Mitsubishi Pick-ups and Montero 1983-1995 Repair Guide

Mechanical Fuel Pump



See Figures 1 and 2

Mechanical fuel pumps are found on all non-diesel Pick-up trucks through 1989 and all 4-cylinder Monteros. The mechanical fuel pump is mounted on the side of the head, centered between the runners of the intake manifold. The intake manifold does not require removal to remove the pump, but access can be tricky. A selection of socket extensions, swivels and open end wrenches can be helpful.

A pushrod or lever arm runs from a special camshaft lobe to the pump rocker arm, transferring the motion to the pump diaphragm. As the diaphragm moves, fuel is alternately drawn into the pump and then sent to the carburetor.

Gasoline in either liquid or vapor state is EXTREMELY explosive. Take great care to contain spillage. Work in an open or well-ventilated area. Do not connect or disconnect electrical connectors while fuel hoses are removed or loosened. Observe no smoking/no open flame rules during repairs. Have a dry-chemical fire extinguisher (type B-C) within arm's reach at all times and know how to use it.

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Fig. Fig. 1: Mechanical fuel pump assembly-2.0L engines

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Fig. Fig. 2: Mechanical fuel pump assembly-2.6L engines

  1. Disconnect the negative battery cable. Depending on the vehicle, it may be necessary to remove the air cleaner assembly.
  3. Set the engine to TDC/compression for No. 1 cylinder. This is generally done by turning the crankshaft pulley bolt clockwise (never counterclockwise) until the timing marks on the case align. Double check the positioning by removing the distributor cap and making sure the rotor points to the No. 1 terminal.
  5. Label or diagram the fuel lines running to the pump. Disconnect the three fuel lines by using a pair of pliers to shift clamps away from the nipples on the pump and then pulling the lines off with a twisting motion.
  7. Remove the two mounting bolts from the head. Remove the pump, spacer, and two gaskets from the head. As you pull the pump off the head, catch the pushrod which is located just behind the pump. If the pump is the lever type, it will come off with the pump.
  9. Clean the gasket surfaces of the insulator, pump and cylinder head. Insert the two bolts through the pump's mounting base. Slide a new gasket, the insulator, and a second new gasket into position over the two bolts. Turn the pump so its mounting surface faces the cylinder head.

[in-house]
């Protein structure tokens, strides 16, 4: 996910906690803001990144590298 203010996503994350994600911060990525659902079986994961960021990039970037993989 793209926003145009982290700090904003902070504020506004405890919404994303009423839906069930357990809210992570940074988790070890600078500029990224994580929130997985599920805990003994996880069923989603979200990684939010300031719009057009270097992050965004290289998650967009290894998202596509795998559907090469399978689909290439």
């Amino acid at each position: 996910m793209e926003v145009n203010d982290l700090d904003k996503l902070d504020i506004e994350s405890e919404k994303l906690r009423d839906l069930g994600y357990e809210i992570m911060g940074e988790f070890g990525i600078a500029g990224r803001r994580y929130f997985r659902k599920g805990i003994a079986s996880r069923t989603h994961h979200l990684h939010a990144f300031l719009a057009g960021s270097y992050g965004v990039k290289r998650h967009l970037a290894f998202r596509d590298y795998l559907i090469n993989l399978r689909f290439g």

11. Apply a light coat of clean engine oil to the pushrod. Place the pump pushrod against the cupped surface of the operating lever and angle it upward in the position it was in during removal. Hold the pushrod at that angle as you insert it into the bore in the head. Once the pushrod is in the bore in the cylinder head, you can release your fingers and move the pump toward the head along the line of the pushrod.If the pump is the lever-arm type, make certain the arm is installed above the camshaft. The cam will move the lever as it turns.
  13. Start the two bolts into the bores in the head and tighten them finger tight. Tighten the mounting bolts alternately and evenly to 12 ft. lbs. (16 Nm).
  15. Inspect the hoses for cracks (even hairline cracks can leak) and replace if necessary. Reconnect the fuel hoses. Make sure the hoses are installed all the way onto the nipples.
  17. Work the clamps into position. Make sure the clamps are located well past the bulged portion of the nipples but do not sit at the extreme ends of the hoses.
  19. Replace the distributor cap.

If the fuel pump was replaced because of a ruptured diaphragm, there is a strong possibility of fuel contamination in the engine oil. Changing the oil and oil filter is strongly recommended after the fuel pump is replaced.

  1. Install the air cleaner assembly if it was removed.
  3. Connect the negative battery cable. Start the engine and check for leaks. Because the fuel lines have been partially emptied, the engine may crank for a longer than normal period before starting.


On Vehicle Testing
  1. Disconnect the inlet line (coming from the filter) at the pump. Connect a vacuum gauge to the pump nipple. Remove the coil-to-distributor high tension cable at the coil.
  3. Have an assistant crank the engine with the key as you watch the gauge. A vacuum should be produced in a regular cycle as the pump turns over. There should be no blowback of pressure (abrupt drop in vacuum or even positive pressure for a short time). If there is blowback of pressure, the inlet valve on the pump is leaking and the unit must be replaced.
  5. The vacuum shown with each pump stroke should be strong and constant. If the vacuum is low (or none at all), the diaphragm is leaking and the pump must be replaced.

Off Vehicle Testing
  1. Inspect the small breather hole or tube (above the diaphragm) which vents the pump's upper chamber. Leakage of fuel or oil here confirms that the diaphragm or oil seal is leaking.
  3. Inspect the end of the pushrod and the contact surface on the pump operating lever. Replace the pushrod or pump if there is obvious wear. If the camshaft end of the pushrod is badly worn, remove the valve cover and inspect the camshaft eccentric (which operates the fuel pump) for excessive wear.
  5. If the pump has a lever arm, check the contact pad (face) of the lever for wear or scoring. Inspect the camshaft if heavy scoring is present. Check the motion of the arm and the tension of the spring.